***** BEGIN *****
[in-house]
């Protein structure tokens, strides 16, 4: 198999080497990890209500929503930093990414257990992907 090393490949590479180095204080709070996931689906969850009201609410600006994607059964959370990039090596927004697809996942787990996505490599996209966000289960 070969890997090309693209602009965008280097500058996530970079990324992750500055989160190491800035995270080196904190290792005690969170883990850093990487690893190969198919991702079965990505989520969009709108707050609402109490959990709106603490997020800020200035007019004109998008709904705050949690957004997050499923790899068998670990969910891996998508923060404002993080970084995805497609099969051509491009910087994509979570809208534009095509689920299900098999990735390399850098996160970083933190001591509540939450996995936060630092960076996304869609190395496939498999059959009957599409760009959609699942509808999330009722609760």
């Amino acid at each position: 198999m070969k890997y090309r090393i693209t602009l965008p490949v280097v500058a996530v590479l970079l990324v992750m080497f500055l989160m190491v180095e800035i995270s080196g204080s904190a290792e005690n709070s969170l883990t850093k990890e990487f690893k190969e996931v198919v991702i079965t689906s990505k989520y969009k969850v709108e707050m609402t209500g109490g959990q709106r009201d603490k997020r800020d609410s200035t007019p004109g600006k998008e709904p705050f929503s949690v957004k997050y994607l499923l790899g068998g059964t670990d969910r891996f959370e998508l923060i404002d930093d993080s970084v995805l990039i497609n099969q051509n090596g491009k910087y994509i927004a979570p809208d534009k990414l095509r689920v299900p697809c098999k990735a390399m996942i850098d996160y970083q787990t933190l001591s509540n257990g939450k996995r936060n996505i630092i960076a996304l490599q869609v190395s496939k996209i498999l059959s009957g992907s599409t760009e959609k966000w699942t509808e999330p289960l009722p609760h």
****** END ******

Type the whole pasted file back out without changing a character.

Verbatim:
[in-house]
């Protein structure tokens, strides 16, 4: 198999080497990890209500929503930093990414257990992907 090393490949590479180095204080709070996931689906969850009201609410600006994607059964959370990039090596927004697809996942787990996505490599996209966000289960 070969890997090309693209602009965008280097500058996530970079990324992750500055989160190491800035995270080196904190290792005690969170883990850093990487690893190969198919991702079965990505989520969009709108707050609402109490959990709106603490997020800020200035007019004109998008709904705050949690957004997050499923790899068998670990969910891996998508923060404002993080970084995805497609099969051509491009910087994509979570809208534009095509689920299900098999990735390399850098996160970083933190001591509540939450996995936060630092960076996304869609190395496939498999059959009957599409760009959609699942509808999330009722609760």
């Amino acid at each position: 198999m070969k890997y090309r090393i693209t602009l965008p490949v280097v500058a996530v590479l970079l990324v992750m080497f500055l989160m190491v180095e800035i995270s080196g204080s904190a290792e005690n709070s969170l883990t850093k990890e990487f690893k190969e996931v198919v991702i079965t689906s990505k989520y969009k969850v709108e707050m609402t209500g109490g959990q709106r009201d603490k997020r800020d609410s200035t007019p004109g600006k998008e709904p705050f929503s949690v957004k997050y994607l499923l790899g068998g059964t670990d969910r891996f959370e998508l923060i404002d930093d993080s970084v995805l990039i497609n099969q051509n090596g491009k910087y994509i927004a979570p809208d534009k990414l095509r689920v299900p697809c098999k990735a390399m996942i850098d996160y970083q787990t933190l001591s509540n257990g939450k996995r936060n996505i630092i960076a996304l490599q869609v190395s496939k996209i498999l059959s009957g992907s599409t760009e959609k966000w699942t509808e999330p289960l009722p609760h």